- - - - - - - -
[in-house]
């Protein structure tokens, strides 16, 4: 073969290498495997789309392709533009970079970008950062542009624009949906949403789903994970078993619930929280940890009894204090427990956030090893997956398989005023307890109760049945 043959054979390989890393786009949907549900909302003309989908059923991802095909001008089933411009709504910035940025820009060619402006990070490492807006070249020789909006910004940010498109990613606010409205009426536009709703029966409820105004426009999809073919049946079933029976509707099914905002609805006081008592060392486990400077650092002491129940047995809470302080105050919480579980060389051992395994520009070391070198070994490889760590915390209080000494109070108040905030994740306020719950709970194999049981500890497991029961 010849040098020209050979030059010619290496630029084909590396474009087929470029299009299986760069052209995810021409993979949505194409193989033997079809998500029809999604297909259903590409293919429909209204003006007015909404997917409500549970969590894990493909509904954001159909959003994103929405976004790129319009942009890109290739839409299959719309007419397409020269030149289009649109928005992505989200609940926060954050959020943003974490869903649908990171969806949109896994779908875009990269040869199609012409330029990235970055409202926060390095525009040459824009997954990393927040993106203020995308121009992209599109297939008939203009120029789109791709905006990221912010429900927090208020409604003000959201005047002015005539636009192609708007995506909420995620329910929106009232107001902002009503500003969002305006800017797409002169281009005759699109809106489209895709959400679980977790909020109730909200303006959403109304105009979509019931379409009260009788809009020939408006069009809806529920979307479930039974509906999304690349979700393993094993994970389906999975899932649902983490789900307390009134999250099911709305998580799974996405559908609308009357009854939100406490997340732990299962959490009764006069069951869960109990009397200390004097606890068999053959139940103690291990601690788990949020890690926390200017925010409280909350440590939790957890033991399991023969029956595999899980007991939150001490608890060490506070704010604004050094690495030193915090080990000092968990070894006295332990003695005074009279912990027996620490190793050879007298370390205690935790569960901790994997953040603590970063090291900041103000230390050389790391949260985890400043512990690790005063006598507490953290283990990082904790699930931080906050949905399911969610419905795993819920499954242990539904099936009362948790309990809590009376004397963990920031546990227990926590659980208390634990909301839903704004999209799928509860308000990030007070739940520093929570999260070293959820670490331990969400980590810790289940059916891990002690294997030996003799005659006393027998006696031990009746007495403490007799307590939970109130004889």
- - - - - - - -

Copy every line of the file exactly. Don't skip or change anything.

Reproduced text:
[in-house]
């Protein structure tokens, strides 16, 4: 073969290498495997789309392709533009970079970008950062542009624009949906949403789903994970078993619930929280940890009894204090427990956030090893997956398989005023307890109760049945 043959054979390989890393786009949907549900909302003309989908059923991802095909001008089933411009709504910035940025820009060619402006990070490492807006070249020789909006910004940010498109990613606010409205009426536009709703029966409820105004426009999809073919049946079933029976509707099914905002609805006081008592060392486990400077650092002491129940047995809470302080105050919480579980060389051992395994520009070391070198070994490889760590915390209080000494109070108040905030994740306020719950709970194999049981500890497991029961 010849040098020209050979030059010619290496630029084909590396474009087929470029299009299986760069052209995810021409993979949505194409193989033997079809998500029809999604297909259903590409293919429909209204003006007015909404997917409500549970969590894990493909509904954001159909959003994103929405976004790129319009942009890109290739839409299959719309007419397409020269030149289009649109928005992505989200609940926060954050959020943003974490869903649908990171969806949109896994779908875009990269040869199609012409330029990235970055409202926060390095525009040459824009997954990393927040993106203020995308121009992209599109297939008939203009120029789109791709905006990221912010429900927090208020409604003000959201005047002015005539636009192609708007995506909420995620329910929106009232107001902002009503500003969002305006800017797409002169281009005759699109809106489209895709959400679980977790909020109730909200303006959403109304105009979509019931379409009260009788809009020939408006069009809806529920979307479930039974509906999304690349979700393993094993994970389906999975899932649902983490789900307390009134999250099911709305998580799974996405559908609308009357009854939100406490997340732990299962959490009764006069069951869960109990009397200390004097606890068999053959139940103690291990601690788990949020890690926390200017925010409280909350440590939790957890033991399991023969029956595999899980007991939150001490608890060490506070704010604004050094690495030193915090080990000092968990070894006295332990003695005074009279912990027996620490190793050879007298370390205690935790569960901790994997953040603590970063090291900041103000230390050389790391949260985890400043512990690790005063006598507490953290283990990082904790699930931080906050949905399911969610419905795993819920499954242990539904099936009362948790309990809590009376004397963990920031546990227990926590659980208390634990909301839903704004999209799928509860308000990030007070739940520093929570999260070293959820670490331990969400980590810790289940059916891990002690294997030996003799005659006393027998006696031990009746007495403490007799307590939970109130004889």